“Plenty of push” eventually gets people where they want to go in Hong Kong, and this brash characteristic has been an acknowledged facet of local life since the colony’s free-wheeling mid-19th-century beginnings.
Various anecdotes from the past illustrate this. The story of how a newly arrived Australian woman engaged a public relations firm to “launch” her into Hong Kong society in the early 1990s has passed into local PR legend. For some years afterwards, this squawky-voiced, not-very-bright, transparently facile bottle blonde from Sydney lived out her fantasy life within the pages of Hong Kong’s society magazines – all thanks to a closely targeted series of PR “launches”. That such an aspirational social climber achieved her objectives says much about Hong Kong’s core values.
Historically, the city’s most lucrative public relations firms were run by women. The most successful PR executives were expatriate Australian harridans, mostly flint-edged former journalists who had migrated here.
Journalists often segue into the public relations field; in some professions, little real difference exists between gamekeeper and poacher, and various strands of lifestyle journalism have historically fitted that description.
Ethical grey areas where advertising copy formlessly melts into a business profile article (or the other way around) are seldom more apparent than in Hong Kong, which is – and always has been – too small and interconnected for whistles to be blown very loudly, or for very long.
Crafting and contriving a more-or-less credible alternative reality to suit professional or personal agendas is a closely honed, profitably marketed skill.
A shameless inability to “hate themselves the morning after” is a defining characteristic of the PR industry’s most successful professional liars. After all, why tell the truth when a plausible alternative can be skilfully created and most Hong Kong people are so distracted by their own everyday circumstances they cannot discern the difference?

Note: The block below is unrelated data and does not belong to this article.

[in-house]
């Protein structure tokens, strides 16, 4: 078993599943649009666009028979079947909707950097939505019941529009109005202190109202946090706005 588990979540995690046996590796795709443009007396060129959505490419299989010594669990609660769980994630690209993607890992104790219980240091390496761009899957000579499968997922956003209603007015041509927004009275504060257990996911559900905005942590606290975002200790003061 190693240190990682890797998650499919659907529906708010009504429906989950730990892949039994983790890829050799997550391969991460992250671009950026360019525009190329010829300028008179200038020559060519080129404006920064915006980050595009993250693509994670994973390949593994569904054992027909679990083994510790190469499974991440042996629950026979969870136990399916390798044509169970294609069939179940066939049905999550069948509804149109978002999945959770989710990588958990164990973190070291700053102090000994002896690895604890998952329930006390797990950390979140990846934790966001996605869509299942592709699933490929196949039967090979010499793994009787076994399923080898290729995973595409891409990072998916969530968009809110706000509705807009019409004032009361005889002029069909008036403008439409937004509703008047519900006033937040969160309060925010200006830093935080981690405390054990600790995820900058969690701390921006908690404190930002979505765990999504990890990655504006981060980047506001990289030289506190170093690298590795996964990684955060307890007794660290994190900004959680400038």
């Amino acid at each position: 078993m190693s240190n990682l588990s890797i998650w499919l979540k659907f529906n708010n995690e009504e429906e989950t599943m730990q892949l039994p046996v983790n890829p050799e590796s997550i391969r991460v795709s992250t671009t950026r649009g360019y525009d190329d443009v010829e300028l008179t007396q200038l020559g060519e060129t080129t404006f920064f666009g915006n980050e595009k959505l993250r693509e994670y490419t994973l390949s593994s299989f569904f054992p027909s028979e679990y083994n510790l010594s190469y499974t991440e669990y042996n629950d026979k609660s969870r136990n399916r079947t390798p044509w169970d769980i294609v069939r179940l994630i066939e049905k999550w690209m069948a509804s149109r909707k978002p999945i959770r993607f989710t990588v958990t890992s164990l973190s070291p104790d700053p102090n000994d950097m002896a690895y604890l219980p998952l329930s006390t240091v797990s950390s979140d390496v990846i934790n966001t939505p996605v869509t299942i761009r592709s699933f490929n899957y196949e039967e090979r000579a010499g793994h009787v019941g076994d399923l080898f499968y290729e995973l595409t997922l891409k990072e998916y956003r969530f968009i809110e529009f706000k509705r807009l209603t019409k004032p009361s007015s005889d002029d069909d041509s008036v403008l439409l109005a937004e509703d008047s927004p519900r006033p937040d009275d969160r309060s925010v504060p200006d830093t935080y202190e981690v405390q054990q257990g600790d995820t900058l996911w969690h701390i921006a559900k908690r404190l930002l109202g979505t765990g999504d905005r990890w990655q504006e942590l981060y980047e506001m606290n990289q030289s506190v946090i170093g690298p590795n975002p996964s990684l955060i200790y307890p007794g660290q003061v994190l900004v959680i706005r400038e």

But in Hong Kong, where the truth deficit in public life becomes more sharply pronounced with every passing year, the ability to govern effectively is increasingly compromised when almost every official utterance is assumed by the public to be spin and lies. This didn’t matter much in an age of greater deference, when Hong Kong’s leading business figures – of whatever ethnic background – expected their every comment to be unquestioningly reported like some revealed religious truth.
Times have changed, though, and PR exercises frequently spill over into corporate training initiatives. In particular, younger, Westernised, more media-savvy members of Hong Kong’s tycoon princeling caste have come to realise that, if their inherited privilege is to have any hope of lasting amid rising popular distaste, a better cultivated public image is essential.
Being instructed in what to wear (smart casual, not too showy), how to display the common touch that their hermetic upbringing and lifestyle never gave them (smile pleasantly, look people in the eye, make sure you know the interlocutor’s name and use it regularly in conversation) and how to shrewdly anticipate and sort-of answer (or deftly deflect) potentially awkward questions at media events are all teachable PR skills, and successful instructors command high prices.
And to keep corporate PR people on board, comfortable retainers ensure a discreet silence about what they actually know about the individuals whose public personas they have helped construct. As an old African proverb shrewdly maintains, crocodiles tend to eat their own young unless they are properly fed.
For more on Hong Kong history and heritage, go to scmp.com/topics/old-hong-kong